Thursday, January 28, 2010

Intel Grows Carbon Nanotube Interconnects for Microelectronic Devices, Process Overcomes Temperature Problems


Intel Corporation (Santa Clara, CA) has developed a new method for forming an interconnect of single-walled carbon nanotubes on a sacrificial substrate; transferring the interconnect from the sacrificial substrate to a circuit substrate; and coupling the interconnect to a contact point on the circuit substrate.

Single-walled carbon nanotubes generally require high temperature formation processing (e.g., 900.degree. C. to 1100.degree. C.) making such tube challenging for use as interconnects formed directly on circuit structures where high temperature processing might damage the underlying circuit structure.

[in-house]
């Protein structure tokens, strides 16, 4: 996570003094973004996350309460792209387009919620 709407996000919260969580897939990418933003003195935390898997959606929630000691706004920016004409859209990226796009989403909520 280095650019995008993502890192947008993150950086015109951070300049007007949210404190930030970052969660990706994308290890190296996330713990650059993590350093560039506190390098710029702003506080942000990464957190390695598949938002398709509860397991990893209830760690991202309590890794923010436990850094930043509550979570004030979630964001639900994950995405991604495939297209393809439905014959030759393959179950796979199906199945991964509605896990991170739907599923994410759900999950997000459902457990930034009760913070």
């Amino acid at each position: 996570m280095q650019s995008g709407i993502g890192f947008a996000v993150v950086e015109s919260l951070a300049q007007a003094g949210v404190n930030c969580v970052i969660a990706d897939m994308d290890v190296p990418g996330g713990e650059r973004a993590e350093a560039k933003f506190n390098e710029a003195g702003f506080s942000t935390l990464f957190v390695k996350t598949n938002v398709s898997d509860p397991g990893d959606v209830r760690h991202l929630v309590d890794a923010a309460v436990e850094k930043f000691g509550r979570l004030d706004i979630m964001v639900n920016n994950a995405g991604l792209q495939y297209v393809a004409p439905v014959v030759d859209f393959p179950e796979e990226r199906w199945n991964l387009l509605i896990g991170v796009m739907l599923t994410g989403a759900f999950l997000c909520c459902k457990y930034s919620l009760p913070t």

According to Intel researchers Florian Gstrein, Valery M. Dubin, Juan E Dominguez and Adrien R Lavoie the method includes forming a nanotube bundle on a circuit substrate between a first contact point and a second contact point, the nanotube defining a lumen therethrough; filling a portion of a length of the lumen of the nanotube bundle with an electrically conductive material; and coupling the electrically conductive material to the second contact point.

A system including a computing device comprising a microprocessor, the microprocessor coupled to a printed circuit board, the microprocessor including a substrate having a plurality of circuit devices with electrical connections made to the plurality of circuit devices through interconnect structures including carbon nanotube bundles can be fabricated.  Intel’s single wall carbon nanotube interconnects are described fully in U.S. Patent Application 20100022083.

1 comment:

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